While it's been game over for more than 70 million Sony PlayStation network users for almost a week now and with no definitive return date, customers found out yesterday that the Sony gaming system's trove of user data has been hacked.
A blog post by Patrick Seybold, PlayStation senior director of corporate communications and social media, reads in part: "We believe that an unauthorized person has obtained the following information that you provided: name, address (city, state, zip), country, email address, birthdate, PlayStation Network/Qriocity password and login, and handle/PSN online ID. ... While there is no evidence at this time that credit card data was taken, we cannot rule out the possibility." The post goes on to warn customers to beware of unsolicited communications asking for personal information and "encourage[s] you to remain vigilant, to review your account statements and to monitor your credit reports."
Gamers and media had been speculating about those possibilities since the outage began, but it was the first official acknowledgement from Sony. Mr. Seybold had been posting updates on the blog, as well as Facebook and Twitter, almost daily since April 20, but until today the posts have been vague, acknowledging there is a problem and that Sony is working to resolve it.
"It's taken them six days to point out that your personal data has been hacked into? That's far too long. And to just to say 'sorry, sorry' and 'be patient' all along? All kinds of things could have happened with that data by now," said Mike Mulvihill, president at PR and marketing agency CRT/Tanaka.
Mr. Seybold responded to similar criticism in a follow-up post late Tuesday meant to "clarify" the fact that while Sony knew there was an "intrusion" last week, it did not know customer data was compromised until yesterday. Nonetheless, some blog commenters continue to criticize PlayStation for not warning them of the possibility.
The bigger question is, what long-term damage could the outage and data breach mean for the PlayStation brand?
That probably depends on the severity of the breach. Gamers are definitely ticked off, but most acknowledge that they are a fervent crowd. Microsoft's Xbox Live service survived gamers' furor during an 11-day outage at launch during holiday 2007, although that was due to network overcrowding and not a hacking issue.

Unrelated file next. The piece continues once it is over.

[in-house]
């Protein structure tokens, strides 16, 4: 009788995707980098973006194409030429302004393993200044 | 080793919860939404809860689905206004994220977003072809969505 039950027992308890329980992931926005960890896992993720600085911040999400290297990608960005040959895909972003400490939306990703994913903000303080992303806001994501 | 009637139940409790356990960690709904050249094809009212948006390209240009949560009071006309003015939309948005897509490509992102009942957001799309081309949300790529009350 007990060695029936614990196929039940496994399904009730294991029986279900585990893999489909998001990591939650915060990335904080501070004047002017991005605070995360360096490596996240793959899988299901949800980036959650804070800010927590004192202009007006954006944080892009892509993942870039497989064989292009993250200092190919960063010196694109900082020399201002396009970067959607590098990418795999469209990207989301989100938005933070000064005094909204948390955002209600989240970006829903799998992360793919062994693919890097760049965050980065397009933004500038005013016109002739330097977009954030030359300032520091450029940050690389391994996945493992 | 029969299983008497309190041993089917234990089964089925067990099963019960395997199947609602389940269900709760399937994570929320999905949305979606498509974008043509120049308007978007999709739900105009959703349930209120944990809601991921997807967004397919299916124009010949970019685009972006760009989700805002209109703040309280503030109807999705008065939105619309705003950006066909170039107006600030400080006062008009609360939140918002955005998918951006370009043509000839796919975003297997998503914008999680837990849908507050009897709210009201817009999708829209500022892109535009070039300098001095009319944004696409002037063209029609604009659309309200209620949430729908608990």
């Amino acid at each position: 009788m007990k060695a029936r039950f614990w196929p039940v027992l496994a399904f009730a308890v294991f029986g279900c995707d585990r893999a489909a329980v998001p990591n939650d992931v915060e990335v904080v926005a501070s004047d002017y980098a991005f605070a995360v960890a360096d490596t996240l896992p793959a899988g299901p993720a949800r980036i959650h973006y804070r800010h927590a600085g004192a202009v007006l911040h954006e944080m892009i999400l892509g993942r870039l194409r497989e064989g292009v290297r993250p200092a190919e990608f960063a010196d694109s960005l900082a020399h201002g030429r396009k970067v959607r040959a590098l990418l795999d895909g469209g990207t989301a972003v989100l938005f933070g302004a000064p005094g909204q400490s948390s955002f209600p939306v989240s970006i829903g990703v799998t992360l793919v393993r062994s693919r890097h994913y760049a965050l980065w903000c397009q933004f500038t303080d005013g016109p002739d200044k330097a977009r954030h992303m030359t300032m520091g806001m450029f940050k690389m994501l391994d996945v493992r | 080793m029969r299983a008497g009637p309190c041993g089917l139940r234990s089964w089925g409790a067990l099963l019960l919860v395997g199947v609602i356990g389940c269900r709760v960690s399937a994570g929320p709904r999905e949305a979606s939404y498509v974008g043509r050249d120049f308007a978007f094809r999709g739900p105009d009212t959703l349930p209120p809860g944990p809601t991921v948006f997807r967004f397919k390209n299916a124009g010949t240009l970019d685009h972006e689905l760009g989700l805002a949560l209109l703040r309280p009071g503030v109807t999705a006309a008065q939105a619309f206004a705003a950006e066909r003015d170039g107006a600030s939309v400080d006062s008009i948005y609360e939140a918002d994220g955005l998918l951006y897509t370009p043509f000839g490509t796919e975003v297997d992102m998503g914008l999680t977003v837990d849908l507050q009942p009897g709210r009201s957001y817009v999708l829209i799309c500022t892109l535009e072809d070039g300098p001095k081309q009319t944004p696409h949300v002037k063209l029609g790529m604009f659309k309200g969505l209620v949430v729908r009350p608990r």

David Cole, president of DFC Intelligence, said, "Gamers being gamers, they are more likely to be mad. People don't really appreciate delays in the short term. However, not fixing things has the potential to be much worse. ... Now having confirmed identity theft, I think it is a much more serious issue than just a shutdown. Identity theft is scary."
And it is the severity of the information leak is the heart of the issue. If the hack was simply a "because we could" snub at Sony and the data goes unused, it will be forgiven more quickly than if widespread fraud attempts begin. The PlayStation network is free, but has a paid "plus" service, where credit-card data would have been provided.
"People really still don't know if their credit-card information is secure and that's very worrisome," said Sebastian Moss, managing editor for online blog PlayStation LifeStyle. "If credit-card information is compromised, the long-term damage will be far more than with just a service outage."
PlayStation does deserve some applause, said Steve Beck, managing partner at management consulting firm CG42, for quickly taking down the network and keeping it down until they figured out what was going on.
"What this will come down to as the story unfolds is how serious it is and what did [Sony] do to prevent this on the front end," Mr. Beck said. "Whether Xbox or Nintendo stand to gain share because of this is way too early to tell. However, relative to Sony's push to drive more online services, it certainly causes a bump in that road."
Mr. Cole added, "I think people will be asking questions of not just Sony, but all online operators about these issues. There will need to be substantial damage control to assure consumers this will not happen again."
And PlayStation may even be seen as a victim in all of this, said crisis communications expert Gerald Baron.
"Apparently there is a hacker organization that has taken a strong dislike to Sony and the presumption of everyone in the know on these things was that this organization attacked the network. Apparently this is what they do," he said. "But the real gift ... [they are] giving Sony is the gift of being perceived as the victim."